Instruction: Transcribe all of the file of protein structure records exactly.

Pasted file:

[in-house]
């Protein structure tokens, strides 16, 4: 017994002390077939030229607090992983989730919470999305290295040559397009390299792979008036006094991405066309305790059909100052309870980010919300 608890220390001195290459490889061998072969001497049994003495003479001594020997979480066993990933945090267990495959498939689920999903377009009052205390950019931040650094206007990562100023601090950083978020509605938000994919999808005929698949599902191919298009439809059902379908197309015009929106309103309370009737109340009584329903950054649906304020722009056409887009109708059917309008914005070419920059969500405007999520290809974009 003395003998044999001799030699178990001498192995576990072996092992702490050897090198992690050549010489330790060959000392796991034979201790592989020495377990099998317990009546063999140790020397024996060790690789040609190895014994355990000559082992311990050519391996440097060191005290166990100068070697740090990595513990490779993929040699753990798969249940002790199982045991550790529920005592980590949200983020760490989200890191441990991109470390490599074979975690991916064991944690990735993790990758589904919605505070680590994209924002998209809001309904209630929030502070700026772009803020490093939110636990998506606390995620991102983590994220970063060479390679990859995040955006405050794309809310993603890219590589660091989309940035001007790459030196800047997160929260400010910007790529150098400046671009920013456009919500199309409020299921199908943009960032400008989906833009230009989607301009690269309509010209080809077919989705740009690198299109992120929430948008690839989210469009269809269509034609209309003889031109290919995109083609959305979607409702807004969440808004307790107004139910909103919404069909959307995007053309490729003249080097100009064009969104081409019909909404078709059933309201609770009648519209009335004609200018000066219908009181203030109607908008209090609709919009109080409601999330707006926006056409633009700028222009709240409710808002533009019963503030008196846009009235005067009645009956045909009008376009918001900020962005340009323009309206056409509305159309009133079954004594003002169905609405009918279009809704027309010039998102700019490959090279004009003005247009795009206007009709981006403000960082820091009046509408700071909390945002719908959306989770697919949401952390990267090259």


[in-house]
């Protein structure tokens, strides 16, 4: 017994002390077939030229607090992983989730919470999305290295040559397009390299792979008036006094991405066309305790059909100052309870980010919300 608890220390001195290459490889061998072969001497049994003495003479001594020997979480066993990933945090267990495959498939689920999903377009009052205390950019931040650094206007990562100023601090950083978020509605938000994919999808005929698949599902191919298009439809059902379908197309015009929106309103309370009737109340009584329903950054649906304020722009056409887009109708059917309008914005070419920059969500405007999520290809974009 003395003998044999001799030699178990001498192995576990072996092992702490050897090198992690050549010489330790060959000392796991034979201790592989020495377990099998317990009546063999140790020397024996060790690789040609190895014994355990000559082992311990050519391996440097060191005290166990100068070697740090990595513990490779993929040699753990798969249940002790199982045991550790529920005592980590949200983020760490989200890191441990991109470390490599074979975690991916064991944690990735993790990758589904919605505070680590994209924002998209809001309904209630929030502070700026772009803020490093939110636990998506606390995620991102983590994220970063060479390679990859995040955006405050794309809310993603890219590589660091989309940035001007790459030196800047997160929260400010910007790529150098400046671009920013456009919500199309409020299921199908943009960032400008989906833009230009989607301009690269309509010209080809077919989705740009690198299109992120929430948008690839989210469009269809269509034609209309003889031109290919995109083609959305979607409702807004969440808004307790107004139910909103919404069909959307995007053309490729003249080097100009064009969104081409019909909404078709059933309201609770009648519209009335004609200018000066219908009181203030109607908008209090609709919009109080409601999330707006926006056409633009700028222009709240409710808002533009019963503030008196846009009235005067009645009956045909009008376009918001900020962005340009323009309206056409509305159309009133079954004594003002169905609405009918279009809704027309010039998102700019490959090279004009003005247009795009206007009709981006403000960082820091009046509408700071909390945002719908959306989770697919949401952390990267090259």